Menlo Park wants to ban bags on its own terms
Reluctant to cede control to San Mateo County, the Menlo Park City Council wants to add a clause to the proposed ban on single-use plastic bags that would allow the city to decide whether to incorporate any changes the county makes in the future.
The county Board of Supervisors passed the ordinance in October 2012 for unincorporated parts of the county and asked the cities to adopt it. The ban, which takes effect April 22, prohibits the use of plastic bags by retailers, except those used by restaurants and for produce, and also implements a 10-cent fee for paper bags. That fee would rise to 25 cents per paper bag on Jan. 1, 2015.
Menlo Park, along with 24 other Peninsula cities, decided last year to support the county's proposed ordinance, in part to save the city from spending at least $150,000 for its own environmental review.
During its Jan. 8 meeting, the council asked City Attorney Bill McClure what approving the countywide ordinance would mean for the city, should the county decide to expand the ban or increase fees for single-use bags. He explained that the county could force Menlo Park to adopt the changes; while the city could opt out of the ordinance, it would probably need to perform its own environmental impact report (EIR) to do so.
An EIR might also be triggered if Menlo Park decided to revise the ordinance, he said. Some changes discussed at the meeting were whether compostable plastic bags should be allowed, lower fees for customers who choose paper bags, and incorporating a "check in" period to evaluate how well the ban is working.
Councilwoman Cat Carlton described not including compostable bags as a glaring omission, saying her research suggests that the bags place less stress on the environment compared with paper bags, and were easily recycled.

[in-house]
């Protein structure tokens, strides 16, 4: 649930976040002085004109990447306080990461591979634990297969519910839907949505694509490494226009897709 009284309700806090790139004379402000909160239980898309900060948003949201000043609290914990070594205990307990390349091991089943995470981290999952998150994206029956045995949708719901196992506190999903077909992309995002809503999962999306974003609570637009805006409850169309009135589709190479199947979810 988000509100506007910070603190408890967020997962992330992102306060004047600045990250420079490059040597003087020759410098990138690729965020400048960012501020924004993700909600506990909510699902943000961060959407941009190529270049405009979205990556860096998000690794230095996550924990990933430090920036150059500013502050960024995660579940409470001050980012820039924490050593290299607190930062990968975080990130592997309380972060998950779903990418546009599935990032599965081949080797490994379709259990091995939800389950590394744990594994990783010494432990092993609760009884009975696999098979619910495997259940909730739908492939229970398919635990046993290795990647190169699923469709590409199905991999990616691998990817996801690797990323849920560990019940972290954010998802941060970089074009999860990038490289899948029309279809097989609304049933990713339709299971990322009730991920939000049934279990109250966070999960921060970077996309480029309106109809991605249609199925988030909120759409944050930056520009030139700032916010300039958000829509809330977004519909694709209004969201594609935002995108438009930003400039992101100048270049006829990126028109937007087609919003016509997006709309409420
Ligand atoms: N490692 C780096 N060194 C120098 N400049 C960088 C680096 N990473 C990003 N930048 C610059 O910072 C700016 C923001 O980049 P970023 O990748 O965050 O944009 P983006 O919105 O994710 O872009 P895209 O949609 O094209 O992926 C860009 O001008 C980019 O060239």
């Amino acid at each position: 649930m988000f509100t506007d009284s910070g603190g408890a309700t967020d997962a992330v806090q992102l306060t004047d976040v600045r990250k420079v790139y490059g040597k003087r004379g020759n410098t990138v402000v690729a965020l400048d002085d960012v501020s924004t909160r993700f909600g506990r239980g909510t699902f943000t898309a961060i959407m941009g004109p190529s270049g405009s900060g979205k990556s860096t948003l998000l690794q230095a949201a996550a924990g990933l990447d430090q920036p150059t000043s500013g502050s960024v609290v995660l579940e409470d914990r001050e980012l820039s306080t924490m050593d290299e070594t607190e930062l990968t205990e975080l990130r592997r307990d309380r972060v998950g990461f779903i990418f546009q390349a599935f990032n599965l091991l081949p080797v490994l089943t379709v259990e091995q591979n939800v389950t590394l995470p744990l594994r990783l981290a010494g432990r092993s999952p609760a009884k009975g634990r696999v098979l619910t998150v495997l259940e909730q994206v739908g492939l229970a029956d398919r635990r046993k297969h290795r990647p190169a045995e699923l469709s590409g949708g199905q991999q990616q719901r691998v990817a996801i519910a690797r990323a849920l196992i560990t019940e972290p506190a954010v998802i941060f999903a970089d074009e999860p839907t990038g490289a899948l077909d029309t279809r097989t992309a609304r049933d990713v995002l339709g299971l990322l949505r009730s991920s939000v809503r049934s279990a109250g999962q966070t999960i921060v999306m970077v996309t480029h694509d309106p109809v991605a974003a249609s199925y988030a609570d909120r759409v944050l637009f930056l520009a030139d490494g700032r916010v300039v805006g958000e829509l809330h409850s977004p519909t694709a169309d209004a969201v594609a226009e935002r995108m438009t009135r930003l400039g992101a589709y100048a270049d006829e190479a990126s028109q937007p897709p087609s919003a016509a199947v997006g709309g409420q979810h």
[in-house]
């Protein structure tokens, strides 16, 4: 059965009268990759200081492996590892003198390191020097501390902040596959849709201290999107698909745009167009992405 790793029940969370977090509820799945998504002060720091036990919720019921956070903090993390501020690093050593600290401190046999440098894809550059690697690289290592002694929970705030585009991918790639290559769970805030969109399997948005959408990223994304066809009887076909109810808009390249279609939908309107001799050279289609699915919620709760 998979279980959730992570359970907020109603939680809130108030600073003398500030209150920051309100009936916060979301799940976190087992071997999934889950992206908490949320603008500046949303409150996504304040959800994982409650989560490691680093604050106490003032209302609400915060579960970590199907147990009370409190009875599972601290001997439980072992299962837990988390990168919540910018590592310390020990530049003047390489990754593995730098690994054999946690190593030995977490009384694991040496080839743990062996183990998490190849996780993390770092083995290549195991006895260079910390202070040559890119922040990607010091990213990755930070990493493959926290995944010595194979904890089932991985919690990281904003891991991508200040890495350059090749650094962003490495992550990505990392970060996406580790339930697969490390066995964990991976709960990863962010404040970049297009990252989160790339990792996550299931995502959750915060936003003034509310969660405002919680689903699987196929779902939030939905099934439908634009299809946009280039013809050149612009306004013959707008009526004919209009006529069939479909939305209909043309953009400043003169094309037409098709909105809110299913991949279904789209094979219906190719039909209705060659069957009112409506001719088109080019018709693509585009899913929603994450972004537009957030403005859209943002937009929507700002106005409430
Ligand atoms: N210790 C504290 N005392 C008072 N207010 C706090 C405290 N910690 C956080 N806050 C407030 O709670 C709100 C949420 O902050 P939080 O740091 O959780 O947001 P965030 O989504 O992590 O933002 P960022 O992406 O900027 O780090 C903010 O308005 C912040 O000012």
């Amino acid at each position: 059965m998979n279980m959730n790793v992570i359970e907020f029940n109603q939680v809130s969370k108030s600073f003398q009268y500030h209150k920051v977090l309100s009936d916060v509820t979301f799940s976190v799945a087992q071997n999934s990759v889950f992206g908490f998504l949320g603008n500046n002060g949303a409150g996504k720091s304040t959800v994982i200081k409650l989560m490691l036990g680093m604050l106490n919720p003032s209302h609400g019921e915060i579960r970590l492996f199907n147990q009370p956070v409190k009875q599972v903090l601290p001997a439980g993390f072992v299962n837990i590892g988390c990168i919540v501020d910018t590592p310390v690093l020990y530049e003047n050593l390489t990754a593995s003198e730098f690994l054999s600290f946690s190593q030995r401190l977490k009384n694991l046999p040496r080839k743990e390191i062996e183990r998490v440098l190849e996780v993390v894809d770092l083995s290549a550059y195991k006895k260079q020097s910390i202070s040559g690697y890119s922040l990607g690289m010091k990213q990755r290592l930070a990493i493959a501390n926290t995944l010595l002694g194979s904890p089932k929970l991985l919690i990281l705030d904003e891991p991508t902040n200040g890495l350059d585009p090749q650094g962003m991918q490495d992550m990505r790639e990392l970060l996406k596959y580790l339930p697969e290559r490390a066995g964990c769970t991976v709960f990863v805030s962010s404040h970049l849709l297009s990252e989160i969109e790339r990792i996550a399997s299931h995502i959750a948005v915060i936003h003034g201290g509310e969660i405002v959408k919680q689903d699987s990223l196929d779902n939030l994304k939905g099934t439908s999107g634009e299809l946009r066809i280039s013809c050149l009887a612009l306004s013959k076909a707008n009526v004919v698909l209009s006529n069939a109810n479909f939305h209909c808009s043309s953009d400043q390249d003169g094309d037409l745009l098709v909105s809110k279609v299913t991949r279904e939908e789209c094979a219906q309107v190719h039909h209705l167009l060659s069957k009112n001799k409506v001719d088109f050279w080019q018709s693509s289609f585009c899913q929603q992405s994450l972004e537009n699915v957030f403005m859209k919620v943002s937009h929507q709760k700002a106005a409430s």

Environmental programs manager Rebecca Fotu responded that not all compostable bags are created equal, since there's no single standard for manufacturers to meet. Local composting facilities can handle bags that biodegrade within 60 days, but some bags require up to 90. Other factors include the difficulty of distinguishing a compostable bag from other types, which could create enforcement problems.
Members of the Stop the Bag Ban coalition challenged the need for a ban in the first place. "(We're) a group of citizens fed up with this type of terrible nanny state-type law," said Don Williams. "Where's the evidence that Menlo Park actually has a problem? There's no real evidence."
Other speakers begged to differ, as did the council. "This is our pollution," said Adina Levin, environmental quality commissioner and Sierra Club member. She noted that while working in Palo Alto, she always thought reusable bags were a good idea, but it wasn't until that city passed its ban that she actually started using them.
In the end, the council voted 5-0 to introduce the ordinance, adding a clause that requires any changes by the county to be approved by the Menlo Park City Council before implementation within the city, and a request that staff spend the remaining time before the ban is adopted at a future meeting to research how much flexibility the city has to make its own revisions.